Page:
Development, behaviour and autism in individuals with SMC1A variants

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Development, behaviour and autism in individuals with SMC1A variants. / Mulder, Paul A.; Huisman, Sylvia; Landlust, Annemiek M.; Moss, Jo; SMC1A Consortium; Piening, Sigrid; Hennekam, Raoul C.; van Balkom, Ingrid D. C.; Oliver, Christopher (Contributor).

In: Journal of Child Psychology and Psychiatry and Allied Disciplines, 08.10.2018.

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Mulder, Paul A. ; Huisman, Sylvia ; Landlust, Annemiek M. ; Moss, Jo ; SMC1A Consortium ; Piening, Sigrid ; Hennekam, Raoul C. ; van Balkom, Ingrid D. C. ; Oliver, Christopher. / Development, behaviour and autism in individuals with SMC1A variants. In: Journal of Child Psychology and Psychiatry and Allied Disciplines. 2018.

Bibtex

@article{5cdacdee5b3c4776a7fae2a33c382c1b,
title = "Development, behaviour and autism in individuals with SMC1A variants",
abstract = "Introduction: Development and behaviour in Cornelia de Lange Syndrome (CdLS), including autism characteristics, have been described infrequently stratified to genetic cause and only a few studies have considered behavioural characteristics in relation to developmental level. Here, we describe the behavioural phenotype in individuals with CdLS with SMC1A variants. Methods: We performed an international, interdisciplinary study on 51 individuals with SMC1A variants. Results of questionnaire studies are compared to those in individuals with Down Syndrome and with Autism Spectrum Disorder. Results on cognition and self-injurious behaviour (SIB) are compared to those in individuals with CdLS caused by NIPBL variants. For Dutch participants with SMC1A variants we performed direct in-person assessments of cognition, autism, and added an interview and questionnaire on adaptive behaviour and sensory processing. Results: Individuals with SMC1A variants show a higher cognitive level and less SIB than individuals with NIPBL variants. Individuals with SMC1A variants without classic CdLS phenotype but with a Rett-like phenotype show more severe intellectual disability and more SIB compared to those with a CdLS phenotype. Autism is less present if outcomes in direct in-person assessments are evaluated taking developmental level into account compared to results based on a questionnaire. Conclusions: Behaviour in individuals with CdLS should be evaluated taking genetic cause into account. Detailed interdisciplinary approaches are of clinical importance to inform tailored care and may eventually improve quality of life of patients and families.",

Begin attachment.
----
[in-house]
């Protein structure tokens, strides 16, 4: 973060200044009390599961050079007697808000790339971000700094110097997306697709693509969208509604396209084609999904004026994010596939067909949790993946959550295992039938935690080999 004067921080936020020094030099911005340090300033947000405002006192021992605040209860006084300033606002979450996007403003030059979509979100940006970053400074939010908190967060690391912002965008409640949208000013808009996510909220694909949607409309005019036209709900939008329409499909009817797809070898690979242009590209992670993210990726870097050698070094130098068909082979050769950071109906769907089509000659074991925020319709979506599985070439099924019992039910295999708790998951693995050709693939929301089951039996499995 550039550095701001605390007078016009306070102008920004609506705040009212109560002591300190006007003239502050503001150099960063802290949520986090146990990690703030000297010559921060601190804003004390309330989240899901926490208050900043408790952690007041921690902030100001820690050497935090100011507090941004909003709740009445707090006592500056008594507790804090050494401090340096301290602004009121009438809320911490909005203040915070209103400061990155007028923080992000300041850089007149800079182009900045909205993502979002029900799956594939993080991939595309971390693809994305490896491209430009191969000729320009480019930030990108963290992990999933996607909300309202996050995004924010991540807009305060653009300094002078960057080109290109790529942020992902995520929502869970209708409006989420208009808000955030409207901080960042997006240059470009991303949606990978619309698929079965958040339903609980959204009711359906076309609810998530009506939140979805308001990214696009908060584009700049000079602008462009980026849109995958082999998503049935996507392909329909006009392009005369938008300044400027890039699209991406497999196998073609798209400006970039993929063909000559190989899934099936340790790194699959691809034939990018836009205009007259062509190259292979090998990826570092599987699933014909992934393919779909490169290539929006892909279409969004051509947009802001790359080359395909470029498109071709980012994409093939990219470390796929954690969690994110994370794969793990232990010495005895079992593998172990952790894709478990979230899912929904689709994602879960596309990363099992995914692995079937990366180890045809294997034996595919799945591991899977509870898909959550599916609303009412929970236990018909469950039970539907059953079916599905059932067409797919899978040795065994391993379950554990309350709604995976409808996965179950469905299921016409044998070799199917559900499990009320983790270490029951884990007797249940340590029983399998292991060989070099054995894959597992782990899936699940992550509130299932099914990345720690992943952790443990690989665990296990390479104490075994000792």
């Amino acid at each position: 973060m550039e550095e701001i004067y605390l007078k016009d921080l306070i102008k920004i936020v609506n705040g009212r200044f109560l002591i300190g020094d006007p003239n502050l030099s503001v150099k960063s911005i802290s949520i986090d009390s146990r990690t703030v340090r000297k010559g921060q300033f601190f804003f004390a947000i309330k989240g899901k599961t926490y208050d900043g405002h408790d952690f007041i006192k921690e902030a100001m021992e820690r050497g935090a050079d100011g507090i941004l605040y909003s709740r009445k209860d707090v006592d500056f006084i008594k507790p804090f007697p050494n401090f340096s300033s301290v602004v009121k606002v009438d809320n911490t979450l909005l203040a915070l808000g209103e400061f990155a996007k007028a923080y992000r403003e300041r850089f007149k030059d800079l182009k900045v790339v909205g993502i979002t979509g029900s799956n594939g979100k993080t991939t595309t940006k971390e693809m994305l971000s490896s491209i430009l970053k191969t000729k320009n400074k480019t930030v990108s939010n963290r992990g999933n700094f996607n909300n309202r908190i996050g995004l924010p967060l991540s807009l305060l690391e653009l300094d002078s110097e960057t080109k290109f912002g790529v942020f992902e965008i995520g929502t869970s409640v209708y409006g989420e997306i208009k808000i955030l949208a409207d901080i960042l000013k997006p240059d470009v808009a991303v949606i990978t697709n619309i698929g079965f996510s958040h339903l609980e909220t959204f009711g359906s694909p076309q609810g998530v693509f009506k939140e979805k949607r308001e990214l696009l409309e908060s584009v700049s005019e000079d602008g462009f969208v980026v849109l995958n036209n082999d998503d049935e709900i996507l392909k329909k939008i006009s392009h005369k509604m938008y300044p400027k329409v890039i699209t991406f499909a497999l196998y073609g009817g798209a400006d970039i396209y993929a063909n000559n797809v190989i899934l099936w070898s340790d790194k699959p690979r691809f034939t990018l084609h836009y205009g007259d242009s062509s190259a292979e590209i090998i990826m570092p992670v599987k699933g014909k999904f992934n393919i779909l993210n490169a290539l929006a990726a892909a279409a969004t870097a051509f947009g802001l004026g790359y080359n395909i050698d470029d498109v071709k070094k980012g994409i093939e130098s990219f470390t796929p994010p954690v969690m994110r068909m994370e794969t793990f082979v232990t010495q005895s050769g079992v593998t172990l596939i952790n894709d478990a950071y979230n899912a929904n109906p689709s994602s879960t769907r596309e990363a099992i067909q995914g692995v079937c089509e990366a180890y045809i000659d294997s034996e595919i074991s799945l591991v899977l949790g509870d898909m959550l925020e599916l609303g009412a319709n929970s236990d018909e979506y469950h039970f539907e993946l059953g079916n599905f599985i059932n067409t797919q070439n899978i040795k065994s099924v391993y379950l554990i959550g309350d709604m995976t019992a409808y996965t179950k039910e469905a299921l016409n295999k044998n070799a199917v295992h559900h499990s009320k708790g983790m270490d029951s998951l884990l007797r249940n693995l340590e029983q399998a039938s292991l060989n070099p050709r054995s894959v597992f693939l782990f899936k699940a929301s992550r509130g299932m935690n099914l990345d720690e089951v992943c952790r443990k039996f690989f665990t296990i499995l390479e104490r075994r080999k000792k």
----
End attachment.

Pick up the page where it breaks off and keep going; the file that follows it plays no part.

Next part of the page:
keywords = "autism, Behavioural phenotype, cognition, cornelia de lange syndrome, rett syndrome, self-injurious behaviour, phenotype, Autism spectrum disorders, intellectual disability, self-injury, genetics, behavioural",
author = "Mulder, {Paul A.} and Sylvia Huisman and Landlust, {Annemiek M.} and Jo Moss and {SMC1A Consortium} and Sigrid Piening and Hennekam, {Raoul C.} and {van Balkom}, {Ingrid D. C.} and Christopher Oliver",
year = "2018",
month = "10",
day = "8",
doi = "10.1111/jcpp.12979",
language = "English",
journal = "Journal of Child Psychology and Psychiatry",
issn = "0021-9630",
publisher = "Wiley",

}

RIS

TY - JOUR

T1 - Development, behaviour and autism in individuals with SMC1A variants

AU - Mulder, Paul A.

AU - Huisman, Sylvia

AU - Landlust, Annemiek M.

AU - Moss, Jo

AU - SMC1A Consortium

AU - Piening, Sigrid

AU - Hennekam, Raoul C.

AU - van Balkom, Ingrid D. C.

A2 - Oliver, Christopher

PY - 2018/10/8

Y1 - 2018/10/8